What is Phonics?
Phonics is a method of teaching English that focuses on the phonemes (or sounds) of the letters. The aim of phonics is to enable the student to decode words using their knowledge of the letter sounds and how they blend together.
By helping young learners practice blending, they will be able to recognize sound patterns and tackle unfamiliar words. This is an important pre-reading skill that can help students gain the confidence to start reading independently.
How many sounds will my student need to learn?
This is a matter of contention, with some phonologists stating that there are 42 phonemes in English, while others cite there are 44 to learn.
Regardless of the total, it is quite incredible to consider that there are so many sounds given that the English alphabet has 26 letters (and two of them create the same /k/ sound). The phonemes are the single units of sound that form the ‘building blocks’ for all of our words.
Here is a phoneme chart which features the sound, example word and a picture:
How is phonics taught?
There are many different programs available, but essentially they all focus on the same sets of phonics skills: blending and stretching (also known as segmenting) the sounds. The sounds can be written (graphemes), or sounded out to the learner orally.
In order to do this, the young learner must first learn the letter names, their sounds, and recognize them written down. The next step is to start to join these sounds together to form words. The aim of this program is to get the learner blending four-sound words accurately.
How is this Phonics Program different to other available programs?
The main differences between how educators might approach phonics is mainly the order of the sounds presented or how the sounds are classified. For example, some programs might refer to the long vowel /a/ sound as a digraph as it is made using two letters, or as a diphthong as it is two vowel sounds next to each other. In this program, we simplify the terminology and remain consistent to avoid confusing your learner (or you)!
In this Phonics Program, we introduce the highest-frequency sounds first to enable your student to start using English quickly and to build their confidence. The more obscure sounds such as /q/ and /x/ are introduced in later phases, along with the more complex sounds. For example, we teach the short vowel sounds in isolation before introducing the learners to long vowel sounds, and then focus on diphthong vowels after that.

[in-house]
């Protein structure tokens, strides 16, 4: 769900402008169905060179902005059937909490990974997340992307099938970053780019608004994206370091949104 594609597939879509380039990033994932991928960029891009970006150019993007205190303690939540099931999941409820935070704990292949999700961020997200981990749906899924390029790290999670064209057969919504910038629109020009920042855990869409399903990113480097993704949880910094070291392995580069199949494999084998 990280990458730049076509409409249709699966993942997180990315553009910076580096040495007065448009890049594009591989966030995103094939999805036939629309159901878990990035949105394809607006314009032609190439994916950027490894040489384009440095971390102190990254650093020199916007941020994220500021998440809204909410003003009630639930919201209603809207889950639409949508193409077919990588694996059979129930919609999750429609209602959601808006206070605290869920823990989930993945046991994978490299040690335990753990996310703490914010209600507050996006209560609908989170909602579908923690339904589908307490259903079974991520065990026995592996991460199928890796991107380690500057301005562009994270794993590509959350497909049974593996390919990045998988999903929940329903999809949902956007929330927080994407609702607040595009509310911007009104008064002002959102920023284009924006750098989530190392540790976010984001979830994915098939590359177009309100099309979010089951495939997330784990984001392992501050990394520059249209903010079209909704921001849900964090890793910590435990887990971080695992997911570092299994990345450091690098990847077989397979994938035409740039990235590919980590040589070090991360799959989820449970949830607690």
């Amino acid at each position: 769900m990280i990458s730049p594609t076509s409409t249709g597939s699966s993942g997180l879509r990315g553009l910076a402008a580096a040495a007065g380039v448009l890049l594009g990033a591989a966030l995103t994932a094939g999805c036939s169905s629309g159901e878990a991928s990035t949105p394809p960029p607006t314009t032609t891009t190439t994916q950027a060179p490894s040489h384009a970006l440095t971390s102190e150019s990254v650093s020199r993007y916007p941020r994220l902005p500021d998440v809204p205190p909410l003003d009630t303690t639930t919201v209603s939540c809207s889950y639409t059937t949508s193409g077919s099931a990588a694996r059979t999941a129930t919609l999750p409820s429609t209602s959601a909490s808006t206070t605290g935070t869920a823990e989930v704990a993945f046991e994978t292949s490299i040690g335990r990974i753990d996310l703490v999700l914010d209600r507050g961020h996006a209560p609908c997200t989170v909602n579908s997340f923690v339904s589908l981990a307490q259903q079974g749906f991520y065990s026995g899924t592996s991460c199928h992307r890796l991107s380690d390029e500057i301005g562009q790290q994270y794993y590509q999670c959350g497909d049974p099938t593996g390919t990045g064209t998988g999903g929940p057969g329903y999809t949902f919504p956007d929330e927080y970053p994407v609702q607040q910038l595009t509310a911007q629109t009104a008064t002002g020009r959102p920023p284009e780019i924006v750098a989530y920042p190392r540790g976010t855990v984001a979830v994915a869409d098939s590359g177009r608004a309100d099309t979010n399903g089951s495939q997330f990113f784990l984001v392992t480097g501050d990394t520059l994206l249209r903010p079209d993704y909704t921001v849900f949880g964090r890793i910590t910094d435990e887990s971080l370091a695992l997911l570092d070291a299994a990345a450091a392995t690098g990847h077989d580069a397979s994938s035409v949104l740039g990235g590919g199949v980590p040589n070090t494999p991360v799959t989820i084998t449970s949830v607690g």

We have structured our Phonics Program into five distinct phases to help your learner progress. Click the images to zoom in and read:
Is phonics a new method of teaching?
Although it may seem quite modern, phonics instruction has been around since 1850! However, in recent decades there has been a stronger push for young learners to grasp these skills early on. It is likely that you were instead taught the ‘whole word’ reading method at school, but don’t worry if you are not familiar with phonics. We are here to provide teaching strategies and learning materials to help you.
Many educators now encourage learning phonics in the early foundation stage as it can help learners to get reading faster than the traditional ‘look and say’ method, where they are presented with the written words and given the pronunciation to memorize. However, the sight words should be learnt in this way because they do not follow the same phonics rules, e.g. the and said.
As with all methods of teaching, your student will benefit most if they are given different ways to learn. Therefore, phonics instruction should be complemented by other strategies that focus on the meaning of the text, syntax, or simply the enjoyment of reading stories together.